Writer for The Washington Post's politics blog, The Fix. philip.bump@washpost.com

The days of the year when Americans are most drunk, visualized

washingtonpost.com — In this marvelous, modern age, even outlets you hadn't considered offer bits of data. Like the manufacturer of the BACtrack breathalyzer, which plugs into your phone and tells you just how drunk you are. Granted, if you have a portable breathalyzer that you bring with you wherever you go, you probably drink more than the average person.

Fact-checking Obama’s press conference jobs claims

washingtonpost.com — In his end-of-the-year press conference, President Obama started out by doing a sort of good-news-from-2014 recap. He highlighted successes on the policy and economic front, and catastrophes avoided internationally -- and domestically, on Ebola. He also made three easily check-able claims about the economy, which we decided to check.

Government is shrinking - but it’s shrinking faster in blue states

washingtonpost.com — A core tenet of modern Republicanism is that government is too big. It's the drown-it-in-the-bathtub argument: smaller is better. But since President Obama took office, states that voted more heavily Republican have actually added jobs on net -- while more Democratic states have lost them. This isn't a function of politics, though.

It’s a holiday miracle! The 113th Congress (probably) wasn’t the least productive ever!

washingtonpost.com — A lesson you should only need to learn once in writing online is to only say that something will absolutely not happen if there is actually no chance it will happen. When I wrote on Monday that there was "zero chance" that the Congress which just ended would not be the least productive Congress in history, I broke that rule.

Everything the 113th Congress did (and didn’t do), in two amazing charts

washingtonpost.com — Again, our congratulations to the 113th Congress, which is now headed home for the holidays secure in the knowledge that no Congress in 40 years did less than it. If you think about it like golf, the 113th Congress was America's Tiger Woods, complete with that meltdown. But the 113th did do something.

The year news notifications need to grow up

niemanlab.org — We were driving from Pittsburgh back to Manhattan in a rental car when something remarkable happened: We hit traffic because of an accident. The remarkable thing was not hitting traffic on the turnpike. The remarkable thing was that Waze, miraculous app that it is, knew it was an accident, and how far ahead it was (not very) and when it first occurred.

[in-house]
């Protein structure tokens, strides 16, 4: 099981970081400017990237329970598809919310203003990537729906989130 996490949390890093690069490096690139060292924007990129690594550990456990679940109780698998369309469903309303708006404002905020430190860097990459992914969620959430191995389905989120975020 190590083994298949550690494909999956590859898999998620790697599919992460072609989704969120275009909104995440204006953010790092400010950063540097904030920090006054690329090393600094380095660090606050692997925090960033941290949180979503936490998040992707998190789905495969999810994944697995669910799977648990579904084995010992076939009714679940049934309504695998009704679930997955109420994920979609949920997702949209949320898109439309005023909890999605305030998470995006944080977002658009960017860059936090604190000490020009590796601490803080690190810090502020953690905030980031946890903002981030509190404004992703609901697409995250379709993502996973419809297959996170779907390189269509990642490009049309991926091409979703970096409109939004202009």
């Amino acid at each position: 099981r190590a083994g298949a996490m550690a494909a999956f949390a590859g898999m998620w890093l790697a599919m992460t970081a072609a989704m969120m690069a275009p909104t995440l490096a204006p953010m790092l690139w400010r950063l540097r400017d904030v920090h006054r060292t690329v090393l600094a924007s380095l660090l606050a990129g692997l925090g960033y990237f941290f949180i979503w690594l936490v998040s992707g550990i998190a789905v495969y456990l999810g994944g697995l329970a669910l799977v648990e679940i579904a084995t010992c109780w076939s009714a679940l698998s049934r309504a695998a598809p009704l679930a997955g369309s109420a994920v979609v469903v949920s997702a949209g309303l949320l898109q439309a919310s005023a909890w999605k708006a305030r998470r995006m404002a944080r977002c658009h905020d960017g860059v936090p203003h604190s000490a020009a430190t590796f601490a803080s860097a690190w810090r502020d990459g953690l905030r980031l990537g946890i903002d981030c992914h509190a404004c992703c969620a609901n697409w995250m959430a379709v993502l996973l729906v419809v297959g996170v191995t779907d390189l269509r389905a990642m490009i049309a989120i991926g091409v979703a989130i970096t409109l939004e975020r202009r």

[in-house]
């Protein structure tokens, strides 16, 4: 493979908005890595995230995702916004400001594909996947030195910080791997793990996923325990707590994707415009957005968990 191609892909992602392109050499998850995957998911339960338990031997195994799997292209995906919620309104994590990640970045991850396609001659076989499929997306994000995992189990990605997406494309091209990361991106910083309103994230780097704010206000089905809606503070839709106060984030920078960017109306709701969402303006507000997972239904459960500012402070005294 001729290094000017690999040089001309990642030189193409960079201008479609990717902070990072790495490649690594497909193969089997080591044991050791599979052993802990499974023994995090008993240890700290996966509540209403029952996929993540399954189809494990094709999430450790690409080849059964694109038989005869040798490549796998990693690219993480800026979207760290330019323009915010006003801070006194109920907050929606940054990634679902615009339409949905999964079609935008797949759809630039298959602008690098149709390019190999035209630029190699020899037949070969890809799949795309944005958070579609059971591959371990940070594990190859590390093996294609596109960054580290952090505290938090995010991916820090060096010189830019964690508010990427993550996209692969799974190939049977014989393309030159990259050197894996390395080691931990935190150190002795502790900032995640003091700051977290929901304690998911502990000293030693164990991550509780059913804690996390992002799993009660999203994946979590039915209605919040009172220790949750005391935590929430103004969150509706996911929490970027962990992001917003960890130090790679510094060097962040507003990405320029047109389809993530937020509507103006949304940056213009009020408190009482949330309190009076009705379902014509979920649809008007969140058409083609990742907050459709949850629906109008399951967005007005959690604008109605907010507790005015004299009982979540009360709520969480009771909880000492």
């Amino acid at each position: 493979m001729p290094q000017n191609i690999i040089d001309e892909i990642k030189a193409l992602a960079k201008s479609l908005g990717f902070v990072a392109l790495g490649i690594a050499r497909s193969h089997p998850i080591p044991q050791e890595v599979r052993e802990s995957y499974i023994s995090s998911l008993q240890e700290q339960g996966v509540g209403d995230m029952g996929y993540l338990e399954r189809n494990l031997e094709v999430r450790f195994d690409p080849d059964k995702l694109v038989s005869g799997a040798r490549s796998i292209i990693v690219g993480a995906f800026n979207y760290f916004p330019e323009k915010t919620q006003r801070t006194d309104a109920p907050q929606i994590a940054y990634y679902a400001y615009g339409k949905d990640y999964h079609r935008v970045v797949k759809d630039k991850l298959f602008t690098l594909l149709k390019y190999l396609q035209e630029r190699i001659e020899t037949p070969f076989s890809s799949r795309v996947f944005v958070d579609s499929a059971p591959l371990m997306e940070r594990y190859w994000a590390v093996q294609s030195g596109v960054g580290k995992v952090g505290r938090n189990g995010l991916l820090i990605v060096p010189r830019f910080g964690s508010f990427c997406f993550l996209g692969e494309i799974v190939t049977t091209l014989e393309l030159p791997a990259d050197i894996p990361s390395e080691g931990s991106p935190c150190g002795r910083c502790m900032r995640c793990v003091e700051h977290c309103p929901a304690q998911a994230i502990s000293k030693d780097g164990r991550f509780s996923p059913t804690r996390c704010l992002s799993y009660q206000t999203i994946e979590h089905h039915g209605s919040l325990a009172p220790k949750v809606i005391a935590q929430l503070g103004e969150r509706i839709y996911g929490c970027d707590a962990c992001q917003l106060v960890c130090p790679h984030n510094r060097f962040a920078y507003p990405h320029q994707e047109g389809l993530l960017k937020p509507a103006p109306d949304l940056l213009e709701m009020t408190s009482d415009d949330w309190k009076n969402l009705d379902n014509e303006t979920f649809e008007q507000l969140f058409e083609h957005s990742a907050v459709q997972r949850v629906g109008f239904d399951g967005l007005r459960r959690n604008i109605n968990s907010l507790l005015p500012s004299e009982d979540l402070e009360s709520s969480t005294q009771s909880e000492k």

House races in 2014 cost an average of 64 times the household income of the people candidates wanted to represent

washingtonpost.com — That running for Congress is expensive is hardly a secret. In recent years, we've seen a flood of spending from campaigns and outside groups aimed at shifting the balance of power on Capitol Hill. As this has happened, though, the Americans those politicians represent have seen their own incomes stagnate or drop.

The 113th Congress reaches new lows. In everything.

washingtonpost.com — If you are an American, then we feel pretty comfortable in making the following assumption: You think Congress is not doing a good job. As of this week, about six out of every seven Americans agrees with that sentiment, according to Gallup; the others are presumably the blood relatives and paid staffers of Congress, as Sen.

From Lycos to Ask Jeeves to Facebook: Tracking the 20 most popular web sites every year since 1996

washingtonpost.com — Our goal is not to confuse or alarm you, but we must, as agents of the news media, speak the truth. And so we say, with all due solemnity, that if it were 16 years ago, you would right now be reading this article at Excite.com. That's really one of the best case scenarios.

The best years to be the president of the United States, ranked

washingtonpost.com — Below you will find each year of each presidency since Harry S. Truman, ranked. Before we get to that, we will answer any questions you might have. Why did you do this? Next question. What criteria did you use to assess the year?
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Dec 21, 2014

My wife, a native of Central California, re-learns every year that from December to February we have a second fridge called "outside."

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